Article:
To be charged with a DUI or DWI in any state, a person must be operating a vehicle while over the legal limit. Different states have different definitions for “vehicles” and “motor vehicles,” so it is not immediately clear whether a person can be charged with DUI or DWI while operating a wheelchair. It depends on the state in which the offense occurred and other factors. However, people have been charged and convicted of operating wheelchairs while intoxicated, which means that charges are possible in some cases.
In some states, a vehicle is defined as a conveyance that operates with a motor or a battery. Under that definition, a motorized wheelchair may qualify. In other states, a vehicle is any conveyance that has a drivetrain. In other words, it does not have to have a motor or battery. Under that definition, a bicycle would qualify. Non-motorized wheelchairs, on the other hand, do not have drivetrains and are therefore unlikely to meet the legal definition of a vehicle in such states.
In all fifty states, a person must be operating or in control or a vehicle to be charged with DWI or DUI. Therefore, someone who is intoxicated while on foot cannot be charged with such an offense. If a disabled person cannot get around on foot and must therefore use a wheelchair, some people may suggest that such charges are discriminatory. That is something that must generally be determined by the courts. However, if a wheelchair meets the definition of a vehicle in the state in which the offense occurred, the charge may hold up in court.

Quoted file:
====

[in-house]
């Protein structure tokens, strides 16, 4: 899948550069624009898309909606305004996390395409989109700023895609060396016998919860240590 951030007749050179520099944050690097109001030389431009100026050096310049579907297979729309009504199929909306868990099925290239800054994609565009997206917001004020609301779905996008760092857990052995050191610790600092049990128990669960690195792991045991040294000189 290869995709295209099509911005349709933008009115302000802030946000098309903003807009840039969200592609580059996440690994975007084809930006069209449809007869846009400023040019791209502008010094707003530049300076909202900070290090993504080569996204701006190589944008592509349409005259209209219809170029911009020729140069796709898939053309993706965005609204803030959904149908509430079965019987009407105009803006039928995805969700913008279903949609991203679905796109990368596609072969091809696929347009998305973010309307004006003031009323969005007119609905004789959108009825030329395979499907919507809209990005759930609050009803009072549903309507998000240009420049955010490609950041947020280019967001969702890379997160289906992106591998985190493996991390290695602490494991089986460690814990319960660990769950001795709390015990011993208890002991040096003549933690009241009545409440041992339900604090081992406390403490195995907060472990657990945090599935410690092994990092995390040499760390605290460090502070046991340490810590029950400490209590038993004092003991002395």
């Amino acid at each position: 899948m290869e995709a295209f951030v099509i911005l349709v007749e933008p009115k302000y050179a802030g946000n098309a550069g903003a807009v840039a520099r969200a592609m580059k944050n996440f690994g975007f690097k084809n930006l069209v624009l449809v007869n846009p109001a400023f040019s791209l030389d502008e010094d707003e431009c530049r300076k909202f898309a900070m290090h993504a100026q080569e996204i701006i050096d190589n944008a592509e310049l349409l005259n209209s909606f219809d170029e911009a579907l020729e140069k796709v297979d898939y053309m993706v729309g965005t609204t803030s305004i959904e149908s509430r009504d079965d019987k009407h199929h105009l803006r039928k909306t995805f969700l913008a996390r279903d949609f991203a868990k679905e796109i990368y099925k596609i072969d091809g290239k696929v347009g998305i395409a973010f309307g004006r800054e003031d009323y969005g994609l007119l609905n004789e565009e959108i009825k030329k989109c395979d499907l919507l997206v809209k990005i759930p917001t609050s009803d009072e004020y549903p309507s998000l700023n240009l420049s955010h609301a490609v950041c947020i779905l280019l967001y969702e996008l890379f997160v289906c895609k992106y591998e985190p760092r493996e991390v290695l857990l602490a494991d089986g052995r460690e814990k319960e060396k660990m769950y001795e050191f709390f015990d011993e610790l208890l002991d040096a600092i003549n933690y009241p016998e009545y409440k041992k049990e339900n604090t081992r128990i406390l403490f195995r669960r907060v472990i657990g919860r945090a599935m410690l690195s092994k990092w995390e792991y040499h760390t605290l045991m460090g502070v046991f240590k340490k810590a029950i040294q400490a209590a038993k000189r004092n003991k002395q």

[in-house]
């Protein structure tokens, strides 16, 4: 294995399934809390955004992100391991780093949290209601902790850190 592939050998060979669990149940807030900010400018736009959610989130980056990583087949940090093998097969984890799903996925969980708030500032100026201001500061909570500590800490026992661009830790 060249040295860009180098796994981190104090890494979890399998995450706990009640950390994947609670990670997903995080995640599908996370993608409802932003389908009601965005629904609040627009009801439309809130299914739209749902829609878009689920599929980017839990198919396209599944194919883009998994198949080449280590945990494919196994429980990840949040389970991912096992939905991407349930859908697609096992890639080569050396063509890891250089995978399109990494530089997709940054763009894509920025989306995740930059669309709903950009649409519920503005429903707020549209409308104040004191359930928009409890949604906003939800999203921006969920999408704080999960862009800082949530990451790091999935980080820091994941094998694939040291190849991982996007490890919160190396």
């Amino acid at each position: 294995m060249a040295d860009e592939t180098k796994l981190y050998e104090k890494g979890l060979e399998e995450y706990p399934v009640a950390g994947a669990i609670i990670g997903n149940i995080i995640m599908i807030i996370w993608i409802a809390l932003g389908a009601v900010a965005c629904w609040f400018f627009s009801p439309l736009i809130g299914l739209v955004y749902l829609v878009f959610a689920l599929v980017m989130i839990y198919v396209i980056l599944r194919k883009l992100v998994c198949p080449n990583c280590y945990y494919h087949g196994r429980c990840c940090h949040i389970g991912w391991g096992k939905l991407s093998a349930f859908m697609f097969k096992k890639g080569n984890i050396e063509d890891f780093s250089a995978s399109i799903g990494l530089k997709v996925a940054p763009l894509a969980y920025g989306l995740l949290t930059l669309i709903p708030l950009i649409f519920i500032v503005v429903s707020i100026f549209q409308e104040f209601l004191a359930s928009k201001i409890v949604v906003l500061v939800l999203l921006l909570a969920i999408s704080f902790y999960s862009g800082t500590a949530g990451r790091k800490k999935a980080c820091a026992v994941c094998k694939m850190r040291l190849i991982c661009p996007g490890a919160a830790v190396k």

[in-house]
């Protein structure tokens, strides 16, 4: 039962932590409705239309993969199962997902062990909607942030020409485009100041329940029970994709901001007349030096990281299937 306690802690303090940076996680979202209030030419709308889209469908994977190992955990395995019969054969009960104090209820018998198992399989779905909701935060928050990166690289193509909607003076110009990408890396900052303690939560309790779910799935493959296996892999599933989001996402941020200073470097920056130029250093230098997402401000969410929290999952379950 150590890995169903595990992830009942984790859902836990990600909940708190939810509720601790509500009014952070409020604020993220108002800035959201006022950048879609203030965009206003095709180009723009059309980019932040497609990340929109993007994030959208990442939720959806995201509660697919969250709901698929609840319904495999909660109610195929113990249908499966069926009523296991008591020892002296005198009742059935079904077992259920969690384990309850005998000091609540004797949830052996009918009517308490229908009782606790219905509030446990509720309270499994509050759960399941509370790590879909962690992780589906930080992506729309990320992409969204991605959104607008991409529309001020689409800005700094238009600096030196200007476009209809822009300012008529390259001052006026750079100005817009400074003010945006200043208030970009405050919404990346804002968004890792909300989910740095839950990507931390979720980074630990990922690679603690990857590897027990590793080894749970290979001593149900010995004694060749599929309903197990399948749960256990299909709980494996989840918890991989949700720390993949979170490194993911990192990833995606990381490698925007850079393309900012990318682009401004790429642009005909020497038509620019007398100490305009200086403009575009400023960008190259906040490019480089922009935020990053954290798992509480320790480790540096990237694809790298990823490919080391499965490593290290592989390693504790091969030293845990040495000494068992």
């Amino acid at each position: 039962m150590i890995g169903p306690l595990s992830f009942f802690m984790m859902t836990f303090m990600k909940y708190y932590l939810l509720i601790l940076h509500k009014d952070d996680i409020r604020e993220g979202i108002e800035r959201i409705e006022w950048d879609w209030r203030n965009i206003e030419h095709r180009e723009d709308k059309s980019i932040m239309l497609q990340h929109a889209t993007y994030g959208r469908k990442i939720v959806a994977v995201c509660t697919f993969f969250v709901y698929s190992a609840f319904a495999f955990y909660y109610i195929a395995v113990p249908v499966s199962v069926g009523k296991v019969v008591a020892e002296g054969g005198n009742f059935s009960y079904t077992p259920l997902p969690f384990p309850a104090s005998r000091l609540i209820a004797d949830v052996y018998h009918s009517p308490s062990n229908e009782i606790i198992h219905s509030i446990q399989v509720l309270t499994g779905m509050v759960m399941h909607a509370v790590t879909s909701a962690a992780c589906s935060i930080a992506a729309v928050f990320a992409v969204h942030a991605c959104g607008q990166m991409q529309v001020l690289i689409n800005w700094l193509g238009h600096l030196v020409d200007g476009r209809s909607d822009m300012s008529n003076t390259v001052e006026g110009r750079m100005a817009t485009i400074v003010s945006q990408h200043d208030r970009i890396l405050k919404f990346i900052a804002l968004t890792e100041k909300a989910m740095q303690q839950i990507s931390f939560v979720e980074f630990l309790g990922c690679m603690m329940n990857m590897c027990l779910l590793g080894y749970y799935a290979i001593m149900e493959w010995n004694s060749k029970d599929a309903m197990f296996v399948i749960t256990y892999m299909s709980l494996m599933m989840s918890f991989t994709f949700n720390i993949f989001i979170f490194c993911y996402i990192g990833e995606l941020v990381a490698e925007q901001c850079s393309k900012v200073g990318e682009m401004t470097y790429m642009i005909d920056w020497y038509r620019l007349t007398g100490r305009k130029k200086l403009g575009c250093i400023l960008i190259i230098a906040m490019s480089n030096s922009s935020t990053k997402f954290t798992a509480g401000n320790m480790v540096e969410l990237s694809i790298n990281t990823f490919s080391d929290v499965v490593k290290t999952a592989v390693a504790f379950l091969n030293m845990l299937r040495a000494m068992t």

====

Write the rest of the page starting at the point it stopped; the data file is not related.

Even if a wheelchair qualifies as a vehicle in the state in which you reside, being convicted after being charged for a DUI or DWI while operating such vehicles does not guarantee a conviction. If you are facing that charge, you should contact a lawyer who is familiar with criminal defense cases.